University Press of Kansas Logo

Lincoln and the Border States

Preserving the Union

William C. Harris

New in Paperback: August 2014
430 pages, 10 photographs, 1 map, 6 x 9
Cloth ISBN 978-0-7006-1804-0, $34.95
Paper ISBN 978-0-7006-2015-9, $24.95(s)
Ebook ISBN 978-0-7006-2056-2, $24.95



Book cover imageFaced with a divided nation, Abraham Lincoln deemed the loyalty of the border slave states of Delaware, Maryland, Kentucky, and Missouri crucial to the preservation of the Union. But while most scholars contend that these states were secure by the end of 1861, award-winning historian William C. Harris argues that Confederate campaigns and guerrilla activities kept the border region in constant turmoil—and that those states preoccupied Lincoln at every turning point of the war.

This first history of Lincoln’s border-state policies in more than eighty years offers a fresh and comprehensive perspective on how he negotiated, sometimes falteringly, the complex politics attached to such divisive issues as emancipation and suspension of habeas corpus. It provides new insights into the president’s leadership and the daunting problems he faced, as well as a window into federal-state relations, military-civil affairs, and the ongoing struggle for the Union.

A native Kentuckian whose wife’s family included slaveholders in Kentucky, Lincoln identified with the upper South and understood how its people often had torn loyalties. But Harris shows how few problems proved more troublesome for Lincoln than political disputes in the border states involving military interference in civil affairs, and nothing exceeded the difficulties he faced there over his antislavery policies and the enlistment of blacks in the army.

Harris argues that Lincoln’s patient and judicious management of border-state affairs, despite occasional missteps, proved crucial in keeping the border states in the Union, gaining their support for the war effort, and ultimately securing the end of slavery. Describing presidential relations with governors, congressmen, and regional military commanders and his handling of factionalism among Unionists, Harris shows how Lincoln’s careful attention to the border states paved the way for emancipation, an aspect generally overlooked by historians.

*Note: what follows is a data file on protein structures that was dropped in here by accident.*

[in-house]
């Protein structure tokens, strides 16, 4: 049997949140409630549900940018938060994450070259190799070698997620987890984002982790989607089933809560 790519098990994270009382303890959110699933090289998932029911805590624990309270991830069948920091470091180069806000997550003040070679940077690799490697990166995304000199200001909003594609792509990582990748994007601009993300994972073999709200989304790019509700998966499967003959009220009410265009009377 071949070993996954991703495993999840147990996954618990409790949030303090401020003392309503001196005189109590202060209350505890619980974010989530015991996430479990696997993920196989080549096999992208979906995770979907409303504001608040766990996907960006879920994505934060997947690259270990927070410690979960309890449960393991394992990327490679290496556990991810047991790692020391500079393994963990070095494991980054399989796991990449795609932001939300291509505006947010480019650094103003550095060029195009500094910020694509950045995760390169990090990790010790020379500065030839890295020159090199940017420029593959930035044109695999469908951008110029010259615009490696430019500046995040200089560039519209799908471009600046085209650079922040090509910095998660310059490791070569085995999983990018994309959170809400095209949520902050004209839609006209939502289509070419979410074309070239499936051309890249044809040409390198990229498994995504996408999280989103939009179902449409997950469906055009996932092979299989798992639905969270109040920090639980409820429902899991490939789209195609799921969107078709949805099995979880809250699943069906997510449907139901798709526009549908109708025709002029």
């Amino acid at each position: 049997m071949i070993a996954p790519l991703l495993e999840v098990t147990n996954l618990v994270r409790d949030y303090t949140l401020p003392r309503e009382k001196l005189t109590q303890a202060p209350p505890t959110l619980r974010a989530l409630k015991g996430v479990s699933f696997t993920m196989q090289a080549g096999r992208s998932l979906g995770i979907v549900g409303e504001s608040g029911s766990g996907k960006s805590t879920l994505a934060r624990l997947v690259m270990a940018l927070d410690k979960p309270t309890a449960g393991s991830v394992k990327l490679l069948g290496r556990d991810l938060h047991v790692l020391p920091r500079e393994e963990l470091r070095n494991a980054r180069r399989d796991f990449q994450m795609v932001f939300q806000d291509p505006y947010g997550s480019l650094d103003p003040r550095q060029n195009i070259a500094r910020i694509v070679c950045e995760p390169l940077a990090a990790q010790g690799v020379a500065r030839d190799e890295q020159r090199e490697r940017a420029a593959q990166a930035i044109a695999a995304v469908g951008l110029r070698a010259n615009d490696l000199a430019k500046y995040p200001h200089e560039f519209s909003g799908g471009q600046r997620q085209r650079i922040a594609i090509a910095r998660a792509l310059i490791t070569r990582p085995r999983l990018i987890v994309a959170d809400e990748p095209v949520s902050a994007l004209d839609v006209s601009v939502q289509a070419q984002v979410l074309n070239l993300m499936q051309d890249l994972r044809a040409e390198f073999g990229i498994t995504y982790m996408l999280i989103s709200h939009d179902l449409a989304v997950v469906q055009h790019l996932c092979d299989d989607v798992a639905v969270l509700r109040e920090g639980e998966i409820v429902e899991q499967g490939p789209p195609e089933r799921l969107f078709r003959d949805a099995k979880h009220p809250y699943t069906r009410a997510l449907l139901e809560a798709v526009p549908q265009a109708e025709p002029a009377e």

In the end, says Harris, it was mainly due to Lincoln’s skillful leadership that the border states were saved for the Union and slavery was abolished in America. His well-researched book treats in rich detail Lincoln’s triumphs and tragedies in dealing with the border region, providing the definitive account of the crucial part these states played in America’s bloodiest war.

“Harris has written a big-picture history of a topic rife with complexity and has done it well. . . . His book makes a strong argument about an important historical issue.”—Journal of American History

“A very fine book, fully worthy of its eminent award [the 2012 Lincoln Prize]. Narrative history writing at its best.”—Journal of the Abraham Lincoln Association

“Harris has done something new in Lincoln and Civil War studies. . . . His probing work brings the border states back to center stage and demonstrates how and why Lincoln mastered the art of balancing competing interests without yielding on the essential priority—an insightful lesson on leadership that speaks to our own day. Highly recommended.”—Library Journal (starred review)

“An important and impressive new study. . . . As I finished reading this outstanding study, I was reminded of Frederick Douglass’ ultimate assessment of Lincoln. “Viewed from the genuine abolition ground, Mr. Lincoln seemed tardy, cold, dull, and indifferent,’ Douglass wrote in the last of his autobiographies, ‘but measuring him by the sentiment of his country—a sentiment he was bound as a statesman to consult—he was swift, zealous, radical, and determined.’ Professor Harris has given us a remarkable picture of Lincoln’s leadership in this well-written, exhaustively researched, and handsomely produced volume.”—Charles B. Dew, Civil War Book Review

“In this important new study, Harris examines Lincoln’s sometimes rocky relations with the border states and shows with great precision how Lincoln managed to keep the border states mostly on his side and get slavery abolished therein as well.”—James M. McPherson, author of Tried by War: Abraham Lincoln as Commander in Chief

“A masterful work that probes one of Lincoln’s most persistent and intractable dilemmas.”—Daniel E. Sutherland, author of A Savage Conflict: The Decisive Role of Guerrillas in the American Civil War

“A definitive study that adds a new level of understanding to a neglected but crucial Civil War subject.”—Harold Holzer, Chairman, Abraham Lincoln Bicentennial Foundation

WILLIAM C. HARRIS is professor emeritus of history at North Carolina State University and recipient of the Lincoln Diploma of Honor. 

Facebook button